By now, we all know that this summer’s free agent crop is absolutely loaded with talent. In fact, it might actually be the best group of players to hit the open market at the same time since the NHL implemented the salary cap back in 2005. But what about the 2017 UFA class? While next, next summer’s group doesn’t boast names like Steven Stamkos and Anze Kopitar, there are still a handful of franchise changing players who could possibly become free agents.
Like Brent Burns, for example, who, aside from owning arguably the best beard in hockey, has cemented himself as one of the league’s elite offensive defencemen over the past few seasons. Since the beginning of the 2013 lockout season, Erik Karlsson and P.K. Subban are the only defencemen in the NHL who have scored more points than Burns has, and this season, nobody in the league has produced more individual shot attempts.
So, what will Burns command if he hits the open market? And are the Sharks going to be able to afford it?
As I mentioned above, Brent Burns has been one of the league’s elite offensive defencemen over the past few years. That said, he doesn’t appear on Hockey Reference’s list of highest scoring defencemen under their season finder tool. That’s because the Sharks were using him as a forward alongside Joe Thornton on their top line, which is something that’s stirred a fair amount of controversy. Many suggest that Burns is more useful to the Sharks as a forward and that he should be returned to Thornton’s wing because the two created a damn near unstoppable force when they played together.
It’s really up in there air whether Burns is more effective as a forward or a defenceman. There’s an argument to both sides of the discussion, as his massive frame and physical style of play makes him a tremendously intriguing power-forward option, but he’s also proven himself to be an excellent defenceman, which is obviously another high sought after commodity. Regardless, this is a very good problem to have, both for Brent Burns and the team who employs him.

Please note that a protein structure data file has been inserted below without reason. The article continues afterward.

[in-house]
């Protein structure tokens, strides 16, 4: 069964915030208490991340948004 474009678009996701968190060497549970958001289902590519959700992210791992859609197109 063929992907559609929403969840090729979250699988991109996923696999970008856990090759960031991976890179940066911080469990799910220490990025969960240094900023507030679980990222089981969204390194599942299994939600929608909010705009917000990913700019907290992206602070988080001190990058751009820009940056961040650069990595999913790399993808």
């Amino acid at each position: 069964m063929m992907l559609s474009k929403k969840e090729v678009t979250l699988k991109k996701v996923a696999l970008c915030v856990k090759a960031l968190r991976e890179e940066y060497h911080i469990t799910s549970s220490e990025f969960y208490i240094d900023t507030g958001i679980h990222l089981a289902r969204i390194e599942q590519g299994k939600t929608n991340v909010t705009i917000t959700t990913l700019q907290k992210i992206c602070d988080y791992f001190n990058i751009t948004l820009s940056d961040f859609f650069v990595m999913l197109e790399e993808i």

On one hand, you have Brent Burns the defenceman who’s producing at an elite offensive level while still maintaining a solid game in his own zone. Through 27 games this season, he has 10 goals and 12 assists, which puts him on pace for a career high of 67 points. He’s also managing a 52.8 Corsi For percentage, which is strong in relation to his teammates on a somewhat underwhelming Sharks squad. Also, unlike a lot of typical offensive defencemen, Burns isn’t spoon fed easy offensive minutes, as he starts just as many even strength shifts in the offensive zone as he does in the defensive zone. Then, of course, on the other hand, you have Brent Burns the forward, who produced the second most shot attempts of any forward other than Alex Ovechkin while playing alongside Thornton in 2013-14.
Regardless, with Burns, you have either an elite offensive defenceman or a dangerous power forward. He’s a versatile player who can not only play both forward and defence, but also excel at them both which is something teams should be getting excited about if he hits the market.
So what will that be worth come 2017?
When Burns hits the free agent market (assuming he makes it that far), he’ll be 32-years old. Obviously his prime years will be behind him, but he’ll still have multiple competitive and productive years left in the tank. Right now, he’s in the second last year of a five-year deal that pays him $5.760 annually. He signed the deal soon after being traded from Minnesota to San Jose back in the summer of 2011. At the time, he was coming off a 17 goal and 46 point season with the Wild.
A pretty reasonable comparison for Burns would be Mark Giordano, who also produces at a high level offensively, and was set to become an unrestricted free agent (at the same age of 32) this summer. Giordano came to terms on a deal with Calgary last summer that would pay him $6.75 million annually over six years. This was considered to be a pretty friendly hometown discount, as some were suggesting that Giordano would make upwards to $8 million per season on the open market. With that considered, there’s no reason Burns couldn’t make at least $7 million per year over five or six years on his next contract. And I say that conservatively, because if the cap takes another spike at this time next year and Burns continues to produce along with the likes of Subban and Karlsson, he could easily become one of the league’s highest paid defencemen — even if it is for a shorter term.
Obviously the Sharks are going to be interested in getting Burns signed, as he’s probably the team’s most valuable asset moving forward. They’ll certainly have the cap space to do it, as both Thornton and Patrick Marleau’s current deals come to an end at the same time, which will free up a combined $13 million in cap space. So if Burns wants to stay in San Jose, and the Sharks don’t decide to completely blow it up, there will be money available to make a new deal happen.
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